The cosmological and pop-science icon Stephen Hawking, who died in Einstein’s birthday last March, recently spoke of the grave recently in the form of his latest scientific paper. Suitable for a man on the other side, it’s about how to fly from a black hole.
Removed by its abstract mathematics, the paper is an ode of memory, loss and the oldest of human longing the desire for transcendence. When the convicted figure in Bruce Springsteens “Atlantic City” sings, “Everything dies, darling, it’s a fact, but maybe everything that dies one day will be back.”
Black holes are objects so dense that according to Einstein’s general relativity layer, even light can not fly. 1974 Angry Dr. Hawking these objects, and the rest of the physics, inside. He discovered to his surprise that the random quantum effects that govern the microscopic world would cause black holes to leak and eventually explode and disappear.
In the fullness of time (which in many cases would be longer than the age of the universe), all the mass and energy that had fallen into the hole would come back. However, according to the classic Einstein equations, black holes are the most simple; Their only properties are mass, electrical charge and angular momentum. Every other detail about what is falling in a black hole disappears from the universe’s memory banks. A black hole has no complications – no hair – the saying goes.
So the field of matter and energy that left a black hole would be random, stressed Dr. Hawking in a paper in 1975. If you fell in one and came back out, you would miss all the details that had made you: man or woman, blue eyes or brown, yankee fan or red sox fan. The equation describing that fate is enrolled on Dr. Hawking’s tombstone, in Westminster Abbey, where it will probably end the ages.
It is a form of re incarnation . If nature can forget you can forget something – a death to science’s ability to reconstruct the past or predict the future. “It’s the past that tells who we are,” said Dr. Hawking for a conference in Harvard a few years ago. “Without it, we lose our identity.”
In fact, Dr Hawking kept in his 1975 paper, the paradoxical quantum effects that Einstein once despised and said that God does not play dice, adding an extra forgetfulness to nature. “God does not just play dice,” wrote Dr. Hawking, “but he often throws them where they can not be seen”.
They spoke words to other physicists; It was a fundamental principle that history’s history can be spread backwards, to reconstruct what happened in, for example, the collision of a pair of subatomic particles in a high-energy collider.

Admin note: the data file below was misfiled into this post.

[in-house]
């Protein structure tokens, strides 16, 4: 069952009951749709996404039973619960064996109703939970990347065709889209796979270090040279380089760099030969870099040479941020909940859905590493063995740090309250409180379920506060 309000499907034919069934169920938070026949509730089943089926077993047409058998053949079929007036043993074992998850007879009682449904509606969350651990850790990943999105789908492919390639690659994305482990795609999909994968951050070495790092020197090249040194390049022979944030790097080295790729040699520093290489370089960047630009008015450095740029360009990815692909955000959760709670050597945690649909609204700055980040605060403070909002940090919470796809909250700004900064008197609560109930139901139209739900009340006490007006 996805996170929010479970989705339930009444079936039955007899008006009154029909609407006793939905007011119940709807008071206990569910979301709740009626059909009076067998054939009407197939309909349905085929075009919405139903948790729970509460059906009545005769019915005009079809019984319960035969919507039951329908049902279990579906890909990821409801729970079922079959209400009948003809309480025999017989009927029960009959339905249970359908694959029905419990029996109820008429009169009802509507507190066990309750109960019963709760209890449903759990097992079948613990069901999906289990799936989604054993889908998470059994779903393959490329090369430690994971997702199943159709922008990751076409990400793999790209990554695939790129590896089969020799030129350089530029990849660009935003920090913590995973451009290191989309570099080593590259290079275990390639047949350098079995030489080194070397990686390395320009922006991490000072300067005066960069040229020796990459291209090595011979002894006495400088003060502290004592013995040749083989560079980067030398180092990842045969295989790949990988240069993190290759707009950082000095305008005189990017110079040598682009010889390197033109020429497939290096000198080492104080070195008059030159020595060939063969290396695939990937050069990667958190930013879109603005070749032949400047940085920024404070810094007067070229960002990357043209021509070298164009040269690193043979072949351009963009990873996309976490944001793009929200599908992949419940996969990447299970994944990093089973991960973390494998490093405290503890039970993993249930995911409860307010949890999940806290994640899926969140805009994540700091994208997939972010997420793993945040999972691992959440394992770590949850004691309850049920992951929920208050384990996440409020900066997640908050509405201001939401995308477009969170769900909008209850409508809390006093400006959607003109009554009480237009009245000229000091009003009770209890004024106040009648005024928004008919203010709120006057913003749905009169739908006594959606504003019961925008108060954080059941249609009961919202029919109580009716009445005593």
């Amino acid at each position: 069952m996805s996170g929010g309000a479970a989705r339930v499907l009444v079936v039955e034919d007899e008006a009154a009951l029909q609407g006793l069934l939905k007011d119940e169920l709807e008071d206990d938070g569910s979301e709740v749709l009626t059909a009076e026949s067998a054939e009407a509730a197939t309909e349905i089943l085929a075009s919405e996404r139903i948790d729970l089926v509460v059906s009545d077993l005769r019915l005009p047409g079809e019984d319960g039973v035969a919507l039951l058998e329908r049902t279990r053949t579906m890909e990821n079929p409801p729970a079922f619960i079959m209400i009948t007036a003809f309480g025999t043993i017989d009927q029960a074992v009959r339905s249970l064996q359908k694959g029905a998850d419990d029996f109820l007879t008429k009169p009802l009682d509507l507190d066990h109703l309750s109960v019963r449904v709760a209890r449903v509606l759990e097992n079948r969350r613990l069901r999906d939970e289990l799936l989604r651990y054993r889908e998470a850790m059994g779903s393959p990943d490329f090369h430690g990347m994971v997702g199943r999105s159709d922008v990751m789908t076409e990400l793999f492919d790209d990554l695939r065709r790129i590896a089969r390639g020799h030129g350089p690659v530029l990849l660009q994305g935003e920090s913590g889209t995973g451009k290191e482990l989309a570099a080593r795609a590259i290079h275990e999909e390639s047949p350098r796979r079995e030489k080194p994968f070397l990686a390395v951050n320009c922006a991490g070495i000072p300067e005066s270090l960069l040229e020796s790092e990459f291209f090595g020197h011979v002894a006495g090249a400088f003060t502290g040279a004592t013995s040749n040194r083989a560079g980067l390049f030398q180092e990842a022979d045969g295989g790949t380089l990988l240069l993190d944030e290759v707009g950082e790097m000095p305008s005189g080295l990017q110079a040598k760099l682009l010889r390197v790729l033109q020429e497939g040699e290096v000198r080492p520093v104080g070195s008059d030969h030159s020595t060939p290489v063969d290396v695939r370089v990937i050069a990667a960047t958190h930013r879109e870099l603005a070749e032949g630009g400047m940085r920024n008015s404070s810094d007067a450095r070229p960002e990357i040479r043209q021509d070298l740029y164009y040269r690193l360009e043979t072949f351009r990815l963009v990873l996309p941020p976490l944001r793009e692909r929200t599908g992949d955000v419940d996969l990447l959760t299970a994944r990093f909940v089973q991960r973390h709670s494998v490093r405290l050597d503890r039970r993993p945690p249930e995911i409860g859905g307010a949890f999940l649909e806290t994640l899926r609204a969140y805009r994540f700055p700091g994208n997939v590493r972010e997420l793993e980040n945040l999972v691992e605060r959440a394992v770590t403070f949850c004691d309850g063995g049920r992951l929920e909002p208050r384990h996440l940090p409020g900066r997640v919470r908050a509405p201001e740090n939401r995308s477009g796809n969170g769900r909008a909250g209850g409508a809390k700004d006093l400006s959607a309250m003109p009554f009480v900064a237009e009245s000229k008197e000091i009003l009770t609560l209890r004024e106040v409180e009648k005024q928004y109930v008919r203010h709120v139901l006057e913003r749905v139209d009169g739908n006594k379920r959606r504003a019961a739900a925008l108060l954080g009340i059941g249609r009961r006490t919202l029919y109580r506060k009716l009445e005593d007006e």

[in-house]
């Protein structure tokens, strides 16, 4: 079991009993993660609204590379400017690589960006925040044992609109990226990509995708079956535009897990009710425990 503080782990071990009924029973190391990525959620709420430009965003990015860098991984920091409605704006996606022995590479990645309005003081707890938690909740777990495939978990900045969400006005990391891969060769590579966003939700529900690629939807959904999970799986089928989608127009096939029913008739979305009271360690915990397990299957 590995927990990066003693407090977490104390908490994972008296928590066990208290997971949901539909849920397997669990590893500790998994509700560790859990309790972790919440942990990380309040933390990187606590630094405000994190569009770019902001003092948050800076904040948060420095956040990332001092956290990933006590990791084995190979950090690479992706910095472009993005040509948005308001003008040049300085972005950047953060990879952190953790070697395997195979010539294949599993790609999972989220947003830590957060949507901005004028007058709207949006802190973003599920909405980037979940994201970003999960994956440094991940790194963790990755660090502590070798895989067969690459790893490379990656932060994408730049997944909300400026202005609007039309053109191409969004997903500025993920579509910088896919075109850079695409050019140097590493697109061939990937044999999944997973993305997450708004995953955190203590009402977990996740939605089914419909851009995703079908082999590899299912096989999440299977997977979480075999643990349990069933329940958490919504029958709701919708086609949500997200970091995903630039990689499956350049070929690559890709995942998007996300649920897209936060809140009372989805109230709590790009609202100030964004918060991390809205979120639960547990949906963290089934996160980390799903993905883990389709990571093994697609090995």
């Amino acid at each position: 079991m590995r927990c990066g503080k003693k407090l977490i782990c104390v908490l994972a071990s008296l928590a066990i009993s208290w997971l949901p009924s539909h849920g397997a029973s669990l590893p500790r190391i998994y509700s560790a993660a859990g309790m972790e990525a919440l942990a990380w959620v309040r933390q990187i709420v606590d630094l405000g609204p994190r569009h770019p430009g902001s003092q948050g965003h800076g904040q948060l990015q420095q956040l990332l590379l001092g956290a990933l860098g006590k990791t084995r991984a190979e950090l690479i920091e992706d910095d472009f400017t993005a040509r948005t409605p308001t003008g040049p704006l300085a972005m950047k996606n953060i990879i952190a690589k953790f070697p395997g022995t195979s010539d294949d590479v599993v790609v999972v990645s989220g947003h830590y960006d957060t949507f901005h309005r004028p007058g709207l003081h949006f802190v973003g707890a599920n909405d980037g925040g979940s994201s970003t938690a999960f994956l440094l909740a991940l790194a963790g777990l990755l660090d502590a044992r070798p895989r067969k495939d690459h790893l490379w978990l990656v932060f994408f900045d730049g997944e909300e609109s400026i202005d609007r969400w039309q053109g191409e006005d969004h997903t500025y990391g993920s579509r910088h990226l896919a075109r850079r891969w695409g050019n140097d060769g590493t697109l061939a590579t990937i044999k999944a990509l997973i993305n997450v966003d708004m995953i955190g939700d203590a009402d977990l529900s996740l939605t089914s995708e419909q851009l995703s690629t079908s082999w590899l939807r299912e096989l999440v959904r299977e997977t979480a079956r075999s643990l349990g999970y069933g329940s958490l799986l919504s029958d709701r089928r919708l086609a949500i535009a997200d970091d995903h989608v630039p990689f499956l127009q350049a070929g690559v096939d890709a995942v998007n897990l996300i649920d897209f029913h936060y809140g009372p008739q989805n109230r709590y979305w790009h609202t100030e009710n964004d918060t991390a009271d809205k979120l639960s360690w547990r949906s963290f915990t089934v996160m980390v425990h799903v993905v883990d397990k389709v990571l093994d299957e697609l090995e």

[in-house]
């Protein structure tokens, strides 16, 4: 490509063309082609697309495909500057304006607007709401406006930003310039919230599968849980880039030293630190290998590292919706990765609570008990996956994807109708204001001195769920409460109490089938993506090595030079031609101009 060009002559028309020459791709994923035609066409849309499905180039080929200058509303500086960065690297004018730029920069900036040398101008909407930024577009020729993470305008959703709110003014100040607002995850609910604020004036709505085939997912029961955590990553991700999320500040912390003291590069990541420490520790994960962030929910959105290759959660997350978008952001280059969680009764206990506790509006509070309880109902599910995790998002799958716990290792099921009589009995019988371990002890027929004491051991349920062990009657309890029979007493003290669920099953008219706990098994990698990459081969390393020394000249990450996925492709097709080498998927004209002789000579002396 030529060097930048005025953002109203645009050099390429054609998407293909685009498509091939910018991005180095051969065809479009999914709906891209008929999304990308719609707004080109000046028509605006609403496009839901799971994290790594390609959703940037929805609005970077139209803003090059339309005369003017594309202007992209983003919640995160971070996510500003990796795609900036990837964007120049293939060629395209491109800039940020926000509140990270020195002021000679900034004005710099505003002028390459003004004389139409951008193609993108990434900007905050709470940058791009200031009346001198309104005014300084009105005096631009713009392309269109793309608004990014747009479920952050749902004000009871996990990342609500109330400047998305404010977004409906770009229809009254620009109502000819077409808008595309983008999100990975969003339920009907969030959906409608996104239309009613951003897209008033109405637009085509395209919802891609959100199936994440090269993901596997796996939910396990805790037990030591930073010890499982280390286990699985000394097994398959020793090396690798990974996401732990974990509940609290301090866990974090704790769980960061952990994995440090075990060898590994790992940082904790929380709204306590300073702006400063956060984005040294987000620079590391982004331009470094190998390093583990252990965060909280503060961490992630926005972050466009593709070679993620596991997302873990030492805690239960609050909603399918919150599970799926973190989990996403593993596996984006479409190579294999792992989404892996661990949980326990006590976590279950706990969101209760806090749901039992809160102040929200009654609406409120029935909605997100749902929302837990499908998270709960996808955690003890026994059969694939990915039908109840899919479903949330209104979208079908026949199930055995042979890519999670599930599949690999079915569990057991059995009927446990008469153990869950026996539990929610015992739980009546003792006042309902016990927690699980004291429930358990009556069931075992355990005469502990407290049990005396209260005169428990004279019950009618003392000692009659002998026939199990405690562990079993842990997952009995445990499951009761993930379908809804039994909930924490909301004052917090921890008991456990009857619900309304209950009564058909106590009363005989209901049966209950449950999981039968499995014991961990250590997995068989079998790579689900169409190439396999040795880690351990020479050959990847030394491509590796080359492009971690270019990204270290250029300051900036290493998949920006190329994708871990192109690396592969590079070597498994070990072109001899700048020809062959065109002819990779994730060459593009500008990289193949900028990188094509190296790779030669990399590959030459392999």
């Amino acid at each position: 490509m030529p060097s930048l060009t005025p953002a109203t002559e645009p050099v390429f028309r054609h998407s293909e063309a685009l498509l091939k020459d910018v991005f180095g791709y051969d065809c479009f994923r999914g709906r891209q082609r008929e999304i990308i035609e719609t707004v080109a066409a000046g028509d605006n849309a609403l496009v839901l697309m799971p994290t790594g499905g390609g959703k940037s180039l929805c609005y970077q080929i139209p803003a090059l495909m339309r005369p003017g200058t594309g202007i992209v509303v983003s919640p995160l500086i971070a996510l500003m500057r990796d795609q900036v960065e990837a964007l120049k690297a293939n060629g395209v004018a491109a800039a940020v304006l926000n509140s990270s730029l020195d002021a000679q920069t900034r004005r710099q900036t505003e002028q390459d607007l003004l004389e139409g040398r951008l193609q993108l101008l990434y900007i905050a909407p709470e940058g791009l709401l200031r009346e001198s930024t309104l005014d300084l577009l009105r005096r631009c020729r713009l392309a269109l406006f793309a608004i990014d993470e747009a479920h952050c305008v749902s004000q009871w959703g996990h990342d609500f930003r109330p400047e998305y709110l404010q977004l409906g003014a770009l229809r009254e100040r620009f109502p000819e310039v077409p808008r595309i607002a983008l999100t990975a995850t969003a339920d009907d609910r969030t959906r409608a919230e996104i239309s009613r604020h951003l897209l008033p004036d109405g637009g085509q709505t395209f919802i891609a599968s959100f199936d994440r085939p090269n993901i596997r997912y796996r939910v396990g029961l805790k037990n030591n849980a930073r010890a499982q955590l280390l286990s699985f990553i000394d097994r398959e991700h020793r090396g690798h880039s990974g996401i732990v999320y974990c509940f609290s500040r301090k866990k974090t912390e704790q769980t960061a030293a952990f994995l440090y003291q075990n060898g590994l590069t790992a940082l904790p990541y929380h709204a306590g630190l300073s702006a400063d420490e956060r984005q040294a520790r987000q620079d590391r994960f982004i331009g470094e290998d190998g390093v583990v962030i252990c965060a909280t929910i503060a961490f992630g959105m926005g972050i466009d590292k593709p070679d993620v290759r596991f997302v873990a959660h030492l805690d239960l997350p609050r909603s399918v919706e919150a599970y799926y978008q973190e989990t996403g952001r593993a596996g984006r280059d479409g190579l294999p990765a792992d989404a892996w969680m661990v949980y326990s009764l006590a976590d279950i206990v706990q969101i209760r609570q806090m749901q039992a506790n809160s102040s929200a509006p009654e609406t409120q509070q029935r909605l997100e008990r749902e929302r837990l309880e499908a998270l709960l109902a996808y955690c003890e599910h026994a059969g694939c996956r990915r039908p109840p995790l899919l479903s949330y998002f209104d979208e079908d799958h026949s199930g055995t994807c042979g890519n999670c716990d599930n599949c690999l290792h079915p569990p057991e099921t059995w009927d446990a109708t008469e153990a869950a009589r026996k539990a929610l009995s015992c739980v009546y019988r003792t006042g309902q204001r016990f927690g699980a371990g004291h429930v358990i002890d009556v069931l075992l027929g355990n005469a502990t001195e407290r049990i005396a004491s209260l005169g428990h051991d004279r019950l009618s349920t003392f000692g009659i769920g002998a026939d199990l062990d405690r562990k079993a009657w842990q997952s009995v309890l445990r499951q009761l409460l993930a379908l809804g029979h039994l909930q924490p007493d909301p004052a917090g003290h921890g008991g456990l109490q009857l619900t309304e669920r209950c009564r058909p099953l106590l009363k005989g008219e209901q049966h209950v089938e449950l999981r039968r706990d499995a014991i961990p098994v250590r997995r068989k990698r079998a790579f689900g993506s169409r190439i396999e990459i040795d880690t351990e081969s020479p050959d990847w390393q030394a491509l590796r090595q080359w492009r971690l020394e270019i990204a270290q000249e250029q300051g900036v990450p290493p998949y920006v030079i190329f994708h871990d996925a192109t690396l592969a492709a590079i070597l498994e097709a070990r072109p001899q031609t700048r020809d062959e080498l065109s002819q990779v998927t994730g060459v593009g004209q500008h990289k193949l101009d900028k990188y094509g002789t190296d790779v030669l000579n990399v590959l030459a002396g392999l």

The last few years have had a glimpse of hope. Andrew Strominger of Harvard discovered that black holes are more complicated than we thought when we saw from the correct mathematical perspective – the direction of a light beam towards the infinite future. They have what Dr Strominger has called “soft hair” in the form of imaginary rays of light, which can be brushed, stretched, twisted and otherwise arranged by material entering the black hole. In principle, this hair can encode information on the surface of the black hole and record all details as Einstein’s equations exclude.
If this is enough to save physics, even a person falling in a black hole, what Dr Hawking was working for over the years before he died.
“When I wrote my paper 40 years ago, I thought the information would pass into another universe,” he told the Harvard conference. Now he said, it’s on the surface of the black hole. “The information will be redirected when the black hole evaporates.”
Other experts, including Juan Maldacena of the Institute for Advanced Study in Princeton, have been measured more and say that if soft hair does not solve the information paradox, it can at least help.
In his latest posthumoric report, who pressured a press, Dr. Hawking and his colleagues show how the optimistic idea could work. In addition to Dr Hawking, the paper authors Dr Strominger and Malcolm Perry and Sasha Haco of Cambridge University were.
Dr. Stromings are hopeful that the physicists one day will be able to understand black holes just by reading what is written in this soft hair.
“We did not prove it,” he said in an email. But, he added that they managed to show how all the pieces would fit together: “If our guess is right, this paper will be of key importance. If not, it will be a technical footnote.”
Get from us, including Dr. Hawking, ever hoped to solve the information paradox would take back our parents, dinosaurs or Joe DiMaggio from what was expected in Atlantic City. Somewhere along the way, we have all made a kind of accommodation with the idea that our personal timelines will end, but we take some comfort in knowing that we will remember, and that our genes and books and names will continue.
Some astronomers now say that even this pale version of salvation can endanger. A mysterious force, called dark energy, speeds up the expansion of the universe. Someday, these experts say that if the expansion continues so that the galaxies fly faster and faster, the rest of the universe will be permanently out of sight for us, and we will be forever in sight. It would be like we were surrounded by a black hole, where all our information and memory disappeared.
Our little bubbles in Winter Street can always remember Aretha and Cleopatra and Shakespeare and Hawking. But will the rest of the universe perhaps remember us?